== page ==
Vice President, Strategic Initiatives, State Government Affairs

How did your interest in education begin?

A mother and father who stressed the value of education. I also saw that many of the people I looked up to and wanted to emulate were educated and told me that was the key to their success. After graduating from college and having achieved a fair amount of success, I felt a strong urge to do the second thing my parents stressed, giving back. Since I had realized the success education had brought me, it was only natural that the time I had to dedicate to philanthropic efforts would be dedicated to educational interests.

How have you been involved in education, professionally or as an advocate, over the years?

I have served on a number of educational boards including the Foundation Board at the University of Washington, the Alliance for Education and several others over the years. In many of those capacities I have raised and help raise several million dollars in scholarship funding for students to pursue careers in higher education.

As an advocate I have spent countless hours in the legislative environment, advocating for legislation and regulation to foster a stronger educational system in Washington state. Everything from early childhood education to higher education, I have made my presence felt in both of them, both individually and as part of coalitions. This work has taken place in the broader community as well as within the private sector/business world.

What one or two education issues are you most passionate about (and why)?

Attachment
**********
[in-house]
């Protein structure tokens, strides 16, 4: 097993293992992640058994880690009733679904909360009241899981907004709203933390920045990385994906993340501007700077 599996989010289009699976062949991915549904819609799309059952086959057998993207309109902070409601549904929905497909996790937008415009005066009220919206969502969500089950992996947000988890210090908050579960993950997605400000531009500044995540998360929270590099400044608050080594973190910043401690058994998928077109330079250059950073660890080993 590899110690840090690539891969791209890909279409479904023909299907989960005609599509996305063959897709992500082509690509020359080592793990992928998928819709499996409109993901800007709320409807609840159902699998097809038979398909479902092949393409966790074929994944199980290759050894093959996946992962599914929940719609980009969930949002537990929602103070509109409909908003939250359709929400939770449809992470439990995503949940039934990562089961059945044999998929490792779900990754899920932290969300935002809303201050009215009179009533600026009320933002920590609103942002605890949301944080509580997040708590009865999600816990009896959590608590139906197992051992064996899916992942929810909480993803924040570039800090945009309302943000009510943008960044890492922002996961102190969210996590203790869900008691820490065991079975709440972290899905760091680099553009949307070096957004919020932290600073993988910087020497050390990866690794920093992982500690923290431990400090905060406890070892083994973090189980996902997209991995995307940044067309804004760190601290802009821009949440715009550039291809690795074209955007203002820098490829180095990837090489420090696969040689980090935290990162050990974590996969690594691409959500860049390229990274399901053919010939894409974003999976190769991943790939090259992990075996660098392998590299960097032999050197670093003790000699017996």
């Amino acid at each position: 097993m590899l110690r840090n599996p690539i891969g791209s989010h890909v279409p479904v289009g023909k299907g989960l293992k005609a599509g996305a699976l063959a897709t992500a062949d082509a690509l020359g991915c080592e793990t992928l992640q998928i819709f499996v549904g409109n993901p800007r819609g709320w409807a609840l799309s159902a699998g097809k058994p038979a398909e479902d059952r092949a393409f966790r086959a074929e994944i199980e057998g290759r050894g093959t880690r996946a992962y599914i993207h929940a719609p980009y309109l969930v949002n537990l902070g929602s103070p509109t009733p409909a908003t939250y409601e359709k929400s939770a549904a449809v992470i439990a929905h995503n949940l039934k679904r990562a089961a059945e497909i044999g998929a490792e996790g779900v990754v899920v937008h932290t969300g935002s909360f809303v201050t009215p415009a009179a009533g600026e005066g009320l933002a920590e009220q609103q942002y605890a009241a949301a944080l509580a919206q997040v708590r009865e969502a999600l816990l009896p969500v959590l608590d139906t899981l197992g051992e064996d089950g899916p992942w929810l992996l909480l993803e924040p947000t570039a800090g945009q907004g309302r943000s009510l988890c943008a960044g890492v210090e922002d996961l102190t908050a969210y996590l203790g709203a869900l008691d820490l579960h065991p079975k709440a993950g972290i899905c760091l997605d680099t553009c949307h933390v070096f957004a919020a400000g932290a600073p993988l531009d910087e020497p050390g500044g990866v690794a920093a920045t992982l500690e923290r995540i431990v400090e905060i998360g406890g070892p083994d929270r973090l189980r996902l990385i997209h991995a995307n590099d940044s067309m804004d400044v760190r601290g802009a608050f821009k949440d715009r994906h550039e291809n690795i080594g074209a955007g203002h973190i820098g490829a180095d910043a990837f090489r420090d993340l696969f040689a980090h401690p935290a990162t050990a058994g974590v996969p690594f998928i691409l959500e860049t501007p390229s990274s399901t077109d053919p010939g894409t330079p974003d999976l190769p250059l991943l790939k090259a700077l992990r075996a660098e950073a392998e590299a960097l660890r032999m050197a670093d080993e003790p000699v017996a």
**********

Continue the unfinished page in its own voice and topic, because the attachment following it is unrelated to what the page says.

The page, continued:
The issues that I am most concerned with as they relate to education and our children are diversity and inclusion. The reason I am so passionate about these issues is that I firmly believe the issues of racism and discrimination, the evil vestiges of slavery, still exist in our country to this day. Those horrific elements, in my opinion, won’t be eliminated by people of my generation or older, rather it is going to be the generations to come. They will hopefully bring about a more understanding and accepting world. So for that reason I believe this is where we should put our hope.

Tell us about an educator who made a particularly large impact on your life.

Probably the educator that had the biggest impact on my life was a teacher by the name of Mr. Richard Hare. Mr. Hare was my D.E.C.A. (Distributive Education Clubs of America) teacher, who used my arrogance and bravado to challenge me to take his class. Once there I found out I actually liked it and he helped me bloom as a student.

While there, Mr. Hare took a special interest in me and asked me if I was going to college or not. I of course told him that I wasn’t, because my parents did not have the money to send me to college. Not wanting to be outdone, Mr. Hare insisted that I continue to push the issue and find some way to go to college. Lo and behold, by the grace of God and the blessings of some loving people, I stuck to it and found a way to become the first member of my family to graduate from college. I can honestly say if it wasn’t for Mr. Hare I probably would have given up on that idea and dream long before I had the chance to enter the University of Washington.

Share an unusual/fun fact about yourself.

I have a lifelong dream to make a movie about that first time I ever got a chance to meet Muhammad Ali. It is an amazing story that I have been working on for years, and been told by several people who are in and around the movie making business that this movie belongs on the big screen! I have every intention of getting it there at some point